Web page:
The right to bring litigation to enforce rights in Scotland is curtailed by various restrictions, including the five year prescription period (time limit) which applies to many types of claim, such as breach of contract and professional negligence actions.

Generally, the starting point for that five year period is when the right became enforceable, however that is subject to a number of exceptions and extensions and has recently been overhauled in important respects. One enduring feature of the law is that, where loss, injury or damage arises from a continuing act or omission, the clock does not start running until that act or omission ends.

This can be continuing advice about an issue such as tax advice or insurance cover, for example, but the issue which fell to be considered by the Court of Session in the case of Martin McGowan v Springfield Properties PLC was the recall of an interim interdict.

Wrongful Interdict

The background to this case has Mr McGowan, in February 2016, emailing Springfield Properties ("Springfield") to raise serious concerns over health and safety breaches in two of its housing developments. Among other things, Mr McGowan informed Springfield that he would be informing the home owners and potential buyers of risks allegedly arising from unsafe disposal of asbestos and crude oil.

Springfield, clearly alarmed by Mr McGowan's stated intentions, took steps to silence him by obtaining an interim interdict (injunction) from the court, dated 5 February 2016, which restrained him from making his allegations public.

That interim interdict remained in force until 26 May 2021, when it was recalled (retracted) in the wake of Springfield's conviction under the Health and Safety at Work etc. Act 1974 for unsafe removal of materials, i.e. the risks Mr McGown previously intended to publicise.

On 2 November 2021, Mr McGowan served proceedings on Springfield seeking damages for wrongful interdict, i.e. claiming the interdict should never have been sought by Springfield.

Continuing acts

Springfield argued that Mr McGowan's loss was suffered when the interim interdict was first pronounced, in February 2016. Therefore, the five year period for him to bring a claim had expired.

Mr McGowan argued that the interdict was wrongful, and remained so, until it was recalled in May 2021 meaning the clock did not start ticking until this much later date.

Springfield's case was that its own actions ended after it obtained the interdict after which it was only the court which had the power to recall it. This may be technically correct but, as the court pointed out, the reality is that it was open to Springfield to have the interim interdict recalled at any stage and the court would have almost certainly obliged.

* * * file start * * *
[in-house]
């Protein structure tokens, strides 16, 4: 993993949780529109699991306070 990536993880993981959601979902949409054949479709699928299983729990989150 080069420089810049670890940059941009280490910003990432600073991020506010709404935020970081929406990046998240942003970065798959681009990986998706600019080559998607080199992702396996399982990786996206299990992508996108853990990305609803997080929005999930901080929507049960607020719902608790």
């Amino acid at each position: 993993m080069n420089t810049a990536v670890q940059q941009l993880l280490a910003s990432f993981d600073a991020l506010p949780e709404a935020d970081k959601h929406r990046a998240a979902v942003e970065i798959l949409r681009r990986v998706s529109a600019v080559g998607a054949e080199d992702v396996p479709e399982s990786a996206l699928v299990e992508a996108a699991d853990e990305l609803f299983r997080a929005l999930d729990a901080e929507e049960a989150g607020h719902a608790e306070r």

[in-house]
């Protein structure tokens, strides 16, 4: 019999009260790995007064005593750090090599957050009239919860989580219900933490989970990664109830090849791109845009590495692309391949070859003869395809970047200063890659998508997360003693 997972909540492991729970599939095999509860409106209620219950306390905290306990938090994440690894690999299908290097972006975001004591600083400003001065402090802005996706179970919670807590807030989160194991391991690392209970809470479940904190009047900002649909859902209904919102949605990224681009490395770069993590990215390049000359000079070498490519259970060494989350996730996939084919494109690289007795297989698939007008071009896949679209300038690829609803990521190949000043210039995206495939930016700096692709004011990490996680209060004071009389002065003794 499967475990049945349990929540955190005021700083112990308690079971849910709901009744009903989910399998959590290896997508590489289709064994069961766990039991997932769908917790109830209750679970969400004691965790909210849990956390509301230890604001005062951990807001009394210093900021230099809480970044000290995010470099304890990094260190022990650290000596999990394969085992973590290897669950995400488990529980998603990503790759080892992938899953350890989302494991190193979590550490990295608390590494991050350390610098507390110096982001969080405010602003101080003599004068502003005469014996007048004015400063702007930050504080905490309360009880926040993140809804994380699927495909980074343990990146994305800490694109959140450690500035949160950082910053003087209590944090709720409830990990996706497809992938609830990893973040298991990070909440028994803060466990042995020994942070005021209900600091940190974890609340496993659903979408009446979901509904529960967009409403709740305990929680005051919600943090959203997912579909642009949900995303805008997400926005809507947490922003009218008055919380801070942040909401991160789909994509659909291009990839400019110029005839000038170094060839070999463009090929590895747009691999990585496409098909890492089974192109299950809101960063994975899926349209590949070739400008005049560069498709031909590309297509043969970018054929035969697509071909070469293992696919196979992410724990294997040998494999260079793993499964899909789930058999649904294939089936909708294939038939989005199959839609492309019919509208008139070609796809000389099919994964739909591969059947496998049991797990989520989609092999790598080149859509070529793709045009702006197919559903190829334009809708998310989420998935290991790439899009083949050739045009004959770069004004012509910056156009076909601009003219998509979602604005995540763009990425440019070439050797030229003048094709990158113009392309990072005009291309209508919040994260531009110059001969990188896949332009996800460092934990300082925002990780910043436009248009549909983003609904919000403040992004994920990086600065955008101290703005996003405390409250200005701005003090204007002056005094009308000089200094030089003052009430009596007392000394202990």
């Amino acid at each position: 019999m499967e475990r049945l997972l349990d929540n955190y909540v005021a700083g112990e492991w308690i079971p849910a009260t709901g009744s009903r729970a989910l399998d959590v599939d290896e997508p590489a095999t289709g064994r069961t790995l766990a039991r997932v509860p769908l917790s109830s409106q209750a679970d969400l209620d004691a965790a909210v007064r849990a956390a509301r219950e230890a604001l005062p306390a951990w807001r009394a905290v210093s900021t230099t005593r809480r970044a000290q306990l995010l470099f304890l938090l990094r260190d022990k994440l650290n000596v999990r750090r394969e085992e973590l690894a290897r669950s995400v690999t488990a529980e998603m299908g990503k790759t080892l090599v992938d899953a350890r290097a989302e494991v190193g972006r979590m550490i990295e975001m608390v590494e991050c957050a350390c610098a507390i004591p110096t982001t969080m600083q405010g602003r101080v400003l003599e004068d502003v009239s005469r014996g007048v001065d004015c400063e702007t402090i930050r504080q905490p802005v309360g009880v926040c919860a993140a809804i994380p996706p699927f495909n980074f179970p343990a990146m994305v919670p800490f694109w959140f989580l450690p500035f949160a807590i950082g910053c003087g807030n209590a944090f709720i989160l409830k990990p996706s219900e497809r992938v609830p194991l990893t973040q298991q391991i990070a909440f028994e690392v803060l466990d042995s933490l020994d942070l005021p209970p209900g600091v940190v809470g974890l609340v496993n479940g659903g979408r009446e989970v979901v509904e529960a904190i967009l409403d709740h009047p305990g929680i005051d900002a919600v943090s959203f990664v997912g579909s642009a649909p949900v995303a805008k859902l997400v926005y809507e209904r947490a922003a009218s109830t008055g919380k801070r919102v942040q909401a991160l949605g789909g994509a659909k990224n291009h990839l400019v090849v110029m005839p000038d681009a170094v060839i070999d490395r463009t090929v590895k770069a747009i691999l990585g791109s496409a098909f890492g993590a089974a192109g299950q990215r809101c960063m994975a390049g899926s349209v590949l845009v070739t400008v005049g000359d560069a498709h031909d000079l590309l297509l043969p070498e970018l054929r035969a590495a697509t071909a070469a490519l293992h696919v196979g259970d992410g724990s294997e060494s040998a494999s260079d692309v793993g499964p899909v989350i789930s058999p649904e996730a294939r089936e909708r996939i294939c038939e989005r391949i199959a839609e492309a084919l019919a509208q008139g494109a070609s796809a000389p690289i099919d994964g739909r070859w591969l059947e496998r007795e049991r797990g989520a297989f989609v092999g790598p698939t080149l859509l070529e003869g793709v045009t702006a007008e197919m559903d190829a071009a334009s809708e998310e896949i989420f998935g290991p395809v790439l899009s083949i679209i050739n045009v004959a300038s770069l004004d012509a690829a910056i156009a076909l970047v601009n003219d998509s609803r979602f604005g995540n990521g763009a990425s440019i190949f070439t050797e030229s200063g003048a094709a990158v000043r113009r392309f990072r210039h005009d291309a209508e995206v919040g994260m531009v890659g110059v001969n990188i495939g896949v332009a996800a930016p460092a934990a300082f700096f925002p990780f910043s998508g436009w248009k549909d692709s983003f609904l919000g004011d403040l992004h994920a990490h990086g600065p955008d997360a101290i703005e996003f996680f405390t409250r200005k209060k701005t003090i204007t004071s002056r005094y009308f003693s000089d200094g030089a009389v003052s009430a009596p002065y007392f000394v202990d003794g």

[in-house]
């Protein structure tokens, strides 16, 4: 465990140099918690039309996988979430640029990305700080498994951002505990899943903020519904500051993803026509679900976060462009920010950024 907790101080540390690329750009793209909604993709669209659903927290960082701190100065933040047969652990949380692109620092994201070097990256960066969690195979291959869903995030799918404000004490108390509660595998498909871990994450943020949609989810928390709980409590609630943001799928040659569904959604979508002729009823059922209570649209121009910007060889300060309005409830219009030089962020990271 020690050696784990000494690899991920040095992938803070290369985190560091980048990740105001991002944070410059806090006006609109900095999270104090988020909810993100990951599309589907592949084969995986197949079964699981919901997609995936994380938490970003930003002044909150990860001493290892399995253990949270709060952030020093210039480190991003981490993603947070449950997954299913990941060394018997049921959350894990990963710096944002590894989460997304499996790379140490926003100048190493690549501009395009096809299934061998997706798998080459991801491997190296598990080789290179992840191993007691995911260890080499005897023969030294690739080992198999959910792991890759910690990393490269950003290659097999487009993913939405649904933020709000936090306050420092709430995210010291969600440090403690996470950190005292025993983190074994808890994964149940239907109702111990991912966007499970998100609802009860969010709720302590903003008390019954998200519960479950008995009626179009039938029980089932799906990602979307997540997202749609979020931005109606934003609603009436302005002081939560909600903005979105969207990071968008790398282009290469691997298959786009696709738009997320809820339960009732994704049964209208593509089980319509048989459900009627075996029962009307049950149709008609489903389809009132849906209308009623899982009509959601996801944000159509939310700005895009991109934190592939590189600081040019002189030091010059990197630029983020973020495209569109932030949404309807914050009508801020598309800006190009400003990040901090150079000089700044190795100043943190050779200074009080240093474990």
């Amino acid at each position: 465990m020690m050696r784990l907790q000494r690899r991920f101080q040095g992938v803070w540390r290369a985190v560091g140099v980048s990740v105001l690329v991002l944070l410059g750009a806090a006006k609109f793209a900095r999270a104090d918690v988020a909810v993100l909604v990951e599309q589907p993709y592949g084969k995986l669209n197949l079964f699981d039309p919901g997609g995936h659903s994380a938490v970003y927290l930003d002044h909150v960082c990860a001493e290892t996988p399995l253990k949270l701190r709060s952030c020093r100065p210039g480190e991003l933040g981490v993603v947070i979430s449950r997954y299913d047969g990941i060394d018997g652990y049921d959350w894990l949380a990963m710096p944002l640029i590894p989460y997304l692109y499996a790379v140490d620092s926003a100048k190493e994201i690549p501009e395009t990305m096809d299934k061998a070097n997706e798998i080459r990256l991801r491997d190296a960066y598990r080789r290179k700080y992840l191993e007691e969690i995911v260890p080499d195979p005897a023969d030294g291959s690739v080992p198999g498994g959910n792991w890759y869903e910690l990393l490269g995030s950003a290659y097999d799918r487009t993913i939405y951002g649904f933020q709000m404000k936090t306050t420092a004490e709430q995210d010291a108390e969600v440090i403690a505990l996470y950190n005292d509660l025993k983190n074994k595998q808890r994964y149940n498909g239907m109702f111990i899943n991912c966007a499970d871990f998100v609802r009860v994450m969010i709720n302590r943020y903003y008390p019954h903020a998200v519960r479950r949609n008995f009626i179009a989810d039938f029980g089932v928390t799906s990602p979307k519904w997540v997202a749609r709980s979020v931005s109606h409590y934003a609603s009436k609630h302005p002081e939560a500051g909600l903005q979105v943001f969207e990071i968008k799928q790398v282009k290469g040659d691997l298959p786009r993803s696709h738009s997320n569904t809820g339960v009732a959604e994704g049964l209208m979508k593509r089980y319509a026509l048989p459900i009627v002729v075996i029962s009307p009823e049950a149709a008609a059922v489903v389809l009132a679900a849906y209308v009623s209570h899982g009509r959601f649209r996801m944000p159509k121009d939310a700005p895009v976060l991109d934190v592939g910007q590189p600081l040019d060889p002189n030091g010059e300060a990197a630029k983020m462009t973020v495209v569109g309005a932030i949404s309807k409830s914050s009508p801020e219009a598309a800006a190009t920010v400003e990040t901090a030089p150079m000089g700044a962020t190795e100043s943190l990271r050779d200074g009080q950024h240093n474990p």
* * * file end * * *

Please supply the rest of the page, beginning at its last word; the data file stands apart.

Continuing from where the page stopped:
The perils of interdict

The court agreed with Mr McGowan and allowed his claim to proceed. The essence of the wrong suffered by Mr McGowan was not the pronouncement of the interdict but the continued interference with his rights, something which continued until the interdict was recalled and the court will now go on to consider the merits of the claim.

Interdicts are granted on the basis that the party seeking the interdict does so at their own peril. That peril continues so long as the interdict is in force and the party to which it was granted has not vindicated their claim. In this case, Springfield assumed the peril of potentially having to pay damages for wrongful interdict and they could have brought that peril to an end at any time by seeking to have the interim interdict recalled.

Wider application?

First and foremost, this judgment re-emphasises the fact that a party which has obtained interdict against another should always keep the appropriateness of that interdict under review.

However, this judgment could resonate more widely than in the relatively limited confines of wrongful interdict actions. It may be possible for the reasoning in this case to be applied to wider scenarios where a party is accused of interfering with another's rights in a way which is within their powers to rectify, the delivery of a plan or report for example.


James Jerman

Senior Associate